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Friday, April 20, 2012

Learning from Earth Day on a Sunday in Easter

April 2012.

Note: This column developed out of the April 11th post, below.

Ecology, some say, has no place in Christian theology or practice. It encourages the worship of nature and it minimizes the role of humanity within that natural order.

These and other complaints have merit and must be heard—especially with Earth Day, April 22, coinciding this year with a Sunday.

In the midst of my work to explore Catholic ecological thought—and for all my delight in sharing and unpacking the eco-statements of the Holy Father and our bishops—I understand that without a firm foundation in orthodoxy, Catholic ecologists can stray into pantheism, paganism, and other “isms” that are at odds with Christian revelation.

I also know the dangers of entering into sometimes hostile territory when Catholics work with those of other faiths or no faith at all. At one recent interfaith meeting, the keynote speaker made two seriously flawed statements that did not sit well with me or other Catholics in the audience. His understanding of Christian history and theology was misguided and his words hurt the intent of interfaith dialogue.

Yes, the insertion of Catholic thought into secular ecological communities isn’t always an easy mix. As the Cross reminds us, the world and revelation are very often at odds—but that doesn’t mean that we don’t enter the world and preach the Gospel.

In fact, during the Easter Season—especially this very Sunday, which aligns this year with the eco-celebration of Earth Day—the Gospel readings are the Resurrection accounts, and they have much to tell us (and the world) about the Christian view of creation.

In Sunday’s gospel, the glorified Christ appears in the humdrum human world, offers peace to his amazed followers, shows them his wounds, and joins them for a meal of baked fish. His risen body is substantial and yet at a whim it can come and go and move through matter and, yes, eat. Two millennia before Albert Einstein exploded our understanding of physics with the mathematical relationship between energy and matter, the Risen Christ demonstrated this relation to his bewildered disciples—and he incorporated within it will, intellect and love.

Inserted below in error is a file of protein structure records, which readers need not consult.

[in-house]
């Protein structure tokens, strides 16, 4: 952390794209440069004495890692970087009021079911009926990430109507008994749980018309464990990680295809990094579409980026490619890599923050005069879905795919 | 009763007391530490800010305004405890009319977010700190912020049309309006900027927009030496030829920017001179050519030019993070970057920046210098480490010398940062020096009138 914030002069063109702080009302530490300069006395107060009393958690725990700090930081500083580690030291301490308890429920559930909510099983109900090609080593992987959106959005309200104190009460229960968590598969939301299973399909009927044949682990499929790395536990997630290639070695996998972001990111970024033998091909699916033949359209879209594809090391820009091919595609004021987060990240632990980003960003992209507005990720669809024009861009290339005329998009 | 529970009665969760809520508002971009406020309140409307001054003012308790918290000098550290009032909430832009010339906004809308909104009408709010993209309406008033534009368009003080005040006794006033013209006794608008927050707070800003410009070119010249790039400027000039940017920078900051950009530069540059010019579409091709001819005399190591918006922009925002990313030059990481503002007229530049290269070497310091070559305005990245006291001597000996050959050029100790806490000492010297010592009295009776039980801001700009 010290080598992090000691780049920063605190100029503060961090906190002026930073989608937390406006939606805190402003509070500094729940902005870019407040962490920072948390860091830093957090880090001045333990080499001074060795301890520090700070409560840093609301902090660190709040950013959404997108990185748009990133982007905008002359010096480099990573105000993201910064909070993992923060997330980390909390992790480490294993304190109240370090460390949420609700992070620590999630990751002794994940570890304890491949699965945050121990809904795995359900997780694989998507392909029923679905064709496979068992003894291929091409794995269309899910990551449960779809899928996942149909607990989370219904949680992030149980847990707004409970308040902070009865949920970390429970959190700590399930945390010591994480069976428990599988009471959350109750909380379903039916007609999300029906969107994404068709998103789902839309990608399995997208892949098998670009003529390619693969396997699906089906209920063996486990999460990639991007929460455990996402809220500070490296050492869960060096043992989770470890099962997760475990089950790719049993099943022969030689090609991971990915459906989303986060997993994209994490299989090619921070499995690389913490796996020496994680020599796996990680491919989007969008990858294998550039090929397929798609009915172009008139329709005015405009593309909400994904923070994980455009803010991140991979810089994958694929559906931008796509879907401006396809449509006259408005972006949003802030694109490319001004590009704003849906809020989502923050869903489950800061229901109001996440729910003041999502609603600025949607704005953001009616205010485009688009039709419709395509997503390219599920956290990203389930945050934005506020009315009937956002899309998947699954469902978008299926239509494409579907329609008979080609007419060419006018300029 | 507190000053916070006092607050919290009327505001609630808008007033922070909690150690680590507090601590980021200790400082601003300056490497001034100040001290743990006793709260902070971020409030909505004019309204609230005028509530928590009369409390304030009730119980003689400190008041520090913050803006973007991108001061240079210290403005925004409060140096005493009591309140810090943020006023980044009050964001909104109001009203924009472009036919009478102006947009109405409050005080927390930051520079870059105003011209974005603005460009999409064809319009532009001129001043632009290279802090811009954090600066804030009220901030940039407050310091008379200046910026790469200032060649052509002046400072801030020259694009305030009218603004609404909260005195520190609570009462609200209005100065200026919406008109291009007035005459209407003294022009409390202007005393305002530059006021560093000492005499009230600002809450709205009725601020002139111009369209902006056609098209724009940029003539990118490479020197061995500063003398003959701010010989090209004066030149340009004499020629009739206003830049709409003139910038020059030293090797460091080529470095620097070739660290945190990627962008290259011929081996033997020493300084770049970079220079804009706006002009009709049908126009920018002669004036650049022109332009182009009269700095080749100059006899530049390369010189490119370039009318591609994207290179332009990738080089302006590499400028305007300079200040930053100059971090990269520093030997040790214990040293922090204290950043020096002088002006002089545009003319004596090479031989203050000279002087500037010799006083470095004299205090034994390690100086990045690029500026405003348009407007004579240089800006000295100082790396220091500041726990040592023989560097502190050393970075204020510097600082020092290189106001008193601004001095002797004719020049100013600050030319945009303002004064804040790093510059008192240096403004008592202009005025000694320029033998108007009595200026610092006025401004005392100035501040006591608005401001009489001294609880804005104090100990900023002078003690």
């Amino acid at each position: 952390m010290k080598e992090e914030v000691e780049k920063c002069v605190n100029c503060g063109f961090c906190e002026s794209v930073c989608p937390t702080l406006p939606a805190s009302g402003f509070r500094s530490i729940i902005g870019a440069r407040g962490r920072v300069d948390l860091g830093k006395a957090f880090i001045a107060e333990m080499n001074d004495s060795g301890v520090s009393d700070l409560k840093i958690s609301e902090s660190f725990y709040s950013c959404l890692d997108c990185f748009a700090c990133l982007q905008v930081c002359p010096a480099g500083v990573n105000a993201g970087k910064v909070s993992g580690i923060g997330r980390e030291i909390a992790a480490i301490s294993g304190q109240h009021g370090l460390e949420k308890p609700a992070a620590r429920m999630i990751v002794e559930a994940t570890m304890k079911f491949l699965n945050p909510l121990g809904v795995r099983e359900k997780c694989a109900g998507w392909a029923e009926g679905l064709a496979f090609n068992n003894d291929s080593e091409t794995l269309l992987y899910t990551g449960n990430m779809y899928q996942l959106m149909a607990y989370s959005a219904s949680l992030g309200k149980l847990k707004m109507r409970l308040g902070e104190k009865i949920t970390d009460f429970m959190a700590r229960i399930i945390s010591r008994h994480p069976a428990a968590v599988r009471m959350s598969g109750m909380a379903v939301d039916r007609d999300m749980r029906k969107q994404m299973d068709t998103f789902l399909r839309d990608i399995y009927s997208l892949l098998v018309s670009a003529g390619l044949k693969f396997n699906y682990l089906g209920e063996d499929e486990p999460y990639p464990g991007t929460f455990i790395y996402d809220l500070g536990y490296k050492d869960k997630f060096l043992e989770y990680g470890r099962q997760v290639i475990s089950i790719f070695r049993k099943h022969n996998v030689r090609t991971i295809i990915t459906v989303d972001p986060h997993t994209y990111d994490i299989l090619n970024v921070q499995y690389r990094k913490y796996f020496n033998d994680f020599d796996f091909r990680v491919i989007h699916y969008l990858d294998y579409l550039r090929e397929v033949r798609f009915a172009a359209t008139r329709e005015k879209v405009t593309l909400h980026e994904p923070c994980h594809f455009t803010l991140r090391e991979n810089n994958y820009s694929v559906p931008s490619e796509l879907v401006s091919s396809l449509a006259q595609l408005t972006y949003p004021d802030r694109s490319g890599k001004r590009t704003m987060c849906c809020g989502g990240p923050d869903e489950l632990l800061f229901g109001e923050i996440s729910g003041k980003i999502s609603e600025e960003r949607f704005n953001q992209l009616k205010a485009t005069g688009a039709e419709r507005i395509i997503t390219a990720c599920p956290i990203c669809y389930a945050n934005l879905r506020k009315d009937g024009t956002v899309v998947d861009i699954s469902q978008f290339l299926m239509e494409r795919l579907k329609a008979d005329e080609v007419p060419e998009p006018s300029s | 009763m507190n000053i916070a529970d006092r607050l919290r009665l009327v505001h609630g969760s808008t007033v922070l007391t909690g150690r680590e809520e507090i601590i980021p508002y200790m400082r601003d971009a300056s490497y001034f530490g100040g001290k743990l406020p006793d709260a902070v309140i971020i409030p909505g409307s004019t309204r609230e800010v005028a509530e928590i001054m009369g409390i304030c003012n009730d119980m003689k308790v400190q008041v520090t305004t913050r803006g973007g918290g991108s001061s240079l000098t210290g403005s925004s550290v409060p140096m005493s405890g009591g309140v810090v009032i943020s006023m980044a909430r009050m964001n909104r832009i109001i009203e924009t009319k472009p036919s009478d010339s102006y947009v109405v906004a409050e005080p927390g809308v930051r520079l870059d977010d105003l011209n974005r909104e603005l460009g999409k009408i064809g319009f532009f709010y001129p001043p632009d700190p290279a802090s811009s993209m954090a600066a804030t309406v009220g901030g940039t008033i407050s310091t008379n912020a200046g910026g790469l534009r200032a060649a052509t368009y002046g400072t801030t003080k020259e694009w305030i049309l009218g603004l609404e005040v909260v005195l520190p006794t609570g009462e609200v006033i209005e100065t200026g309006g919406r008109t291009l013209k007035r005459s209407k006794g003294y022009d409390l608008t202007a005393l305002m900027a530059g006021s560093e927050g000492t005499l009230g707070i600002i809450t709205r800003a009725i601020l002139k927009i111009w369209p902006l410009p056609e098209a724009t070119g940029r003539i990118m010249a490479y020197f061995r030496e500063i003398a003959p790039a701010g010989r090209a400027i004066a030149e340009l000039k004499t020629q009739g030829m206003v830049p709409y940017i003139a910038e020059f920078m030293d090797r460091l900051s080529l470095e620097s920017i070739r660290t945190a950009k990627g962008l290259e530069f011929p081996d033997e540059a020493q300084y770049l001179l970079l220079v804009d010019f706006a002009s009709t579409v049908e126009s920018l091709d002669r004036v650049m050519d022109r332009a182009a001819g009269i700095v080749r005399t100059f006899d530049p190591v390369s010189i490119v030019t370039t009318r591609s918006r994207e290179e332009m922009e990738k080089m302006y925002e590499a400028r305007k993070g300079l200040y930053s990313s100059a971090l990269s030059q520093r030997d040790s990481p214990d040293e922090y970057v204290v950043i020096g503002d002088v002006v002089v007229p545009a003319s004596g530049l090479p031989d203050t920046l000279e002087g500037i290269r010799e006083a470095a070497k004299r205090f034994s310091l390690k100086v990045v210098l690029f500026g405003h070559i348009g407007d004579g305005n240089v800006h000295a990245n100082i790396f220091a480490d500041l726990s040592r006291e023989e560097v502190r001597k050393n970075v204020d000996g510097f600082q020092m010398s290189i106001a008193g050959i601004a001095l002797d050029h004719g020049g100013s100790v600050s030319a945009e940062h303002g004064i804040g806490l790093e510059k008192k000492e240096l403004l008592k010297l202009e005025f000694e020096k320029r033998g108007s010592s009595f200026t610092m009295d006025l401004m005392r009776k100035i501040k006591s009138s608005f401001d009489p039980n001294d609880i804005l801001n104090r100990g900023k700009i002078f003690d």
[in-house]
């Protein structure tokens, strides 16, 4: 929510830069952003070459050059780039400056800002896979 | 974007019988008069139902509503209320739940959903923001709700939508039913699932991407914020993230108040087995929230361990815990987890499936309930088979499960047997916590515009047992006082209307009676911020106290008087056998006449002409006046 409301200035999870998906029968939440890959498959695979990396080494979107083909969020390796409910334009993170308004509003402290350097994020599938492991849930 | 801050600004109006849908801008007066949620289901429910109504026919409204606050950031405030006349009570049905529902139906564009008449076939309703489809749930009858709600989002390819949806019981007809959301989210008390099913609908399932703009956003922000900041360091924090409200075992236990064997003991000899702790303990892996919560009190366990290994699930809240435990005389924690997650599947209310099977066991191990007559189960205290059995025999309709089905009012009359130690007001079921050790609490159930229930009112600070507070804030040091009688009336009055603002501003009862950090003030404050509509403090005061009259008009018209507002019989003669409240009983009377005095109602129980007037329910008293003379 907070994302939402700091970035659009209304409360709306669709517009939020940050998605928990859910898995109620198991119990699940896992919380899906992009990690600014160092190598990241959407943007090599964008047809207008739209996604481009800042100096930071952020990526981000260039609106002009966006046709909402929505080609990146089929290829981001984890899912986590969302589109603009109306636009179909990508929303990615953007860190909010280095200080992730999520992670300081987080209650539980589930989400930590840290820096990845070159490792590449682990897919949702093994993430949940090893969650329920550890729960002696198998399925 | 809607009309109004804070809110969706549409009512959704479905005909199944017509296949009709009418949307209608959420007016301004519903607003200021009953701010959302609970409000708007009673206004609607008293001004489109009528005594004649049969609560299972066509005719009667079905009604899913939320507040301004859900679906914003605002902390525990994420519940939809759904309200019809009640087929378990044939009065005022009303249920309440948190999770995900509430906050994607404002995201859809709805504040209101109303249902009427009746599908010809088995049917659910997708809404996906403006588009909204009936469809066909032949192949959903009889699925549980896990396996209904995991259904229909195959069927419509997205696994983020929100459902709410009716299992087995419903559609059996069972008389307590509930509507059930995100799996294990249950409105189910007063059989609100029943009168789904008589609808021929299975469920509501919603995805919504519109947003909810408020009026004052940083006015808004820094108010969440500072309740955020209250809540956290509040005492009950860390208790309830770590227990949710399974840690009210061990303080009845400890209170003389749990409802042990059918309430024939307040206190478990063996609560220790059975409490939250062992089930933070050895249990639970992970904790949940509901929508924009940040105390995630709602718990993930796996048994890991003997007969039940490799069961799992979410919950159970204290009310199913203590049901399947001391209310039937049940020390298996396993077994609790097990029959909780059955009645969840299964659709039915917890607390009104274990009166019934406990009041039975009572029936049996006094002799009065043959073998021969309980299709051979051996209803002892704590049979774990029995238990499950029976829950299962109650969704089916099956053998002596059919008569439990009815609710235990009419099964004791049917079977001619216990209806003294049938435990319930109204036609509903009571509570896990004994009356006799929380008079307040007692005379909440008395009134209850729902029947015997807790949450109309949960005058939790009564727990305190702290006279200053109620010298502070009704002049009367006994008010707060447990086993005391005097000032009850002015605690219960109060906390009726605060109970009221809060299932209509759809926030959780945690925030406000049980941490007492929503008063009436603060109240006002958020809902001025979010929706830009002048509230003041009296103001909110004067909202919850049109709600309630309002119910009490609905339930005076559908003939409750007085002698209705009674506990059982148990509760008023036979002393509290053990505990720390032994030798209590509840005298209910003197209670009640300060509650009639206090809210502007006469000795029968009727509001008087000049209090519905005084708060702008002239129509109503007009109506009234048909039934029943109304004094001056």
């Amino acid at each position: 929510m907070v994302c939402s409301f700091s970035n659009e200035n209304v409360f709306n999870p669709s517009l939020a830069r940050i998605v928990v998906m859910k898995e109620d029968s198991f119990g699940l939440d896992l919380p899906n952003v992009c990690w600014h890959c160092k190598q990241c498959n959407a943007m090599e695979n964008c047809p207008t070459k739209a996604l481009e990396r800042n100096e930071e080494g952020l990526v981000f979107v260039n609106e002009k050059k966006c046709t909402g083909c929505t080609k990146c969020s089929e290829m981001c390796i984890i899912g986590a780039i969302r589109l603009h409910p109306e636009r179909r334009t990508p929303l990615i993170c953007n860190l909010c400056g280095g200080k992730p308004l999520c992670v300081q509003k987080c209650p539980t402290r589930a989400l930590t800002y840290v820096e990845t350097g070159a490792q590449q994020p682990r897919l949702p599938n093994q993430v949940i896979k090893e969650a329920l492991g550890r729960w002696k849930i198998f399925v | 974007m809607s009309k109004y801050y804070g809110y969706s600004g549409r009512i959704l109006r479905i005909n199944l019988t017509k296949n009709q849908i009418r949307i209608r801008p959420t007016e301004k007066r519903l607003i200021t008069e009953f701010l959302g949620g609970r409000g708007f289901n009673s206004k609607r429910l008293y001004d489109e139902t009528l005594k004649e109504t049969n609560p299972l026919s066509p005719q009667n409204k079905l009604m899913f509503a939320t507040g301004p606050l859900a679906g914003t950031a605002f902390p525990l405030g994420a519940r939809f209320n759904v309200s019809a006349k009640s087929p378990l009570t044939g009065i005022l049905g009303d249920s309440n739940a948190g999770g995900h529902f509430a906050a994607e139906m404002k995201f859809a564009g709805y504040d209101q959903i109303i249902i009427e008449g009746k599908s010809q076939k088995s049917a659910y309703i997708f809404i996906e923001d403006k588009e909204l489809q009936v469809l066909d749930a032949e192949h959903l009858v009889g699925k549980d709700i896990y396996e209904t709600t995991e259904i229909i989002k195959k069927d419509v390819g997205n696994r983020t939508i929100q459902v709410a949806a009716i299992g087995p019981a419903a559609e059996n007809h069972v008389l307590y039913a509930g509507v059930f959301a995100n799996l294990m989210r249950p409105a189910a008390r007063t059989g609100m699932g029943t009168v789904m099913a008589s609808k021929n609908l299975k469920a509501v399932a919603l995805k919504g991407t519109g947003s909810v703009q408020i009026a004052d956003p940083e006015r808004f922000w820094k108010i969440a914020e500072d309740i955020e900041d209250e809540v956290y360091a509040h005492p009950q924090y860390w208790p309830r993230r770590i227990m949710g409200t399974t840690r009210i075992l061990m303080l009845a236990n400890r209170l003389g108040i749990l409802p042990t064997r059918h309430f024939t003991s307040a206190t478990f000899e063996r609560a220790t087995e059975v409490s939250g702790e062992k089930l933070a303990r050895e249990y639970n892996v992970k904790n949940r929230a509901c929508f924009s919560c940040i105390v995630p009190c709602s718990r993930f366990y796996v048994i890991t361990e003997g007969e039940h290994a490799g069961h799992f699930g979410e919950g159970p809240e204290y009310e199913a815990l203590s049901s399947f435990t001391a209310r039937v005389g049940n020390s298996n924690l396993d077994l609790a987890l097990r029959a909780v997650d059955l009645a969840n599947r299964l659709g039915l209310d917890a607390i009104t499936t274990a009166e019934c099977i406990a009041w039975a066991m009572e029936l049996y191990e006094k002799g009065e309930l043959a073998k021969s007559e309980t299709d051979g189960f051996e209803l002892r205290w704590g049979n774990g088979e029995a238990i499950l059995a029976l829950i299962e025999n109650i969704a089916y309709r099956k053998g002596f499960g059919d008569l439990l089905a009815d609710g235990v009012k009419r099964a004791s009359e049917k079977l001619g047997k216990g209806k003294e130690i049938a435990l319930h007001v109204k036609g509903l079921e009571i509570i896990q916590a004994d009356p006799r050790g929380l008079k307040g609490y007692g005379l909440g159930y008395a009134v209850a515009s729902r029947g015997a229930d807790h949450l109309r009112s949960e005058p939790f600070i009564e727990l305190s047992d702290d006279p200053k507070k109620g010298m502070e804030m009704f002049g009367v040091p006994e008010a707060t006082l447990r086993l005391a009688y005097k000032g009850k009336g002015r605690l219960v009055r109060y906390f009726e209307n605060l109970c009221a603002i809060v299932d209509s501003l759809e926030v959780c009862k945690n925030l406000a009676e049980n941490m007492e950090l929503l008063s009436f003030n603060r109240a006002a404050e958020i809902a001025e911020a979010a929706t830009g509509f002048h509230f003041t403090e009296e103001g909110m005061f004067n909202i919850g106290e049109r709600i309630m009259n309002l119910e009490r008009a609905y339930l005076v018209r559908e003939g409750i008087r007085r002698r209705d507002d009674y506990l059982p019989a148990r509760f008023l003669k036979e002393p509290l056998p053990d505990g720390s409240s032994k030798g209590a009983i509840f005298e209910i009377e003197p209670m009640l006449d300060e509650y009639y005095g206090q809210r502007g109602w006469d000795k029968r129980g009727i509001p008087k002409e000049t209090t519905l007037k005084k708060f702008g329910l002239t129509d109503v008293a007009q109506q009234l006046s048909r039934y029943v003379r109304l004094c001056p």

For Catholic ecologists, these accounts testify to the goodness of creation as revealed in the first chapter of Genesis. Given the importance of the post-Resurrection human body—and the very proclamation of Resurrection!—early Catholics were loath to accept a belief that ran deep in pagan antiquity: that the human body was a prison from which we must escape. Instead, the early church battled to defend the goodness of all creation—of both spirit and matter, of both soul and body.

But this battle was never fully won. Modern-day pagans still see death as freedom from an inherently evil material world. And some of our well-meaning brothers and sisters in Christ remain unwilling to embrace the notion that creation is a great good that cannot be poisoned or ignored without distorting core Christian theological principles.

Now more than ever we see the implications of dismissing the material world. For instance, modern science is showing us that our own human bodies are increasingly becoming infested with toxins—chemicals that we make, misuse and improperly dispose. Such chemicals, like mercury, even end up in the fish that we eat—a particularly troubling reality for pregnant women. It would seem that there is a direct link between a cultural disdain for Christianity’s Incarnation—as well as the meaning of Catholicism’s sacramental underpinnings—and the damage we’re inflicting to ourselves and our children, born and unborn, through invisible forms of chemical warfare.

Let us pray, then, that throughout the Easter Season, all Christians will reflect on the Resurrection accounts and see the great good of creation that sustains us all. Let us acknowledge that, even with all the potential dangers, we must fear not and engage our neighbors (and ourselves) in ecological discussions, founding them always on the Good News of Jesus Christ. After all, it only makes sense that we seek to sustain the ecosystems that sustain us if we wish to truly and fully proclaim Resurrection!


  1. Hi Bill...Have you posted on the Pope's call for ecological conversion?

  2. Frank: I have not--at least overtly. But I am sure that will be a post topic of its own soon. Thanks for asking, and stay tuned...


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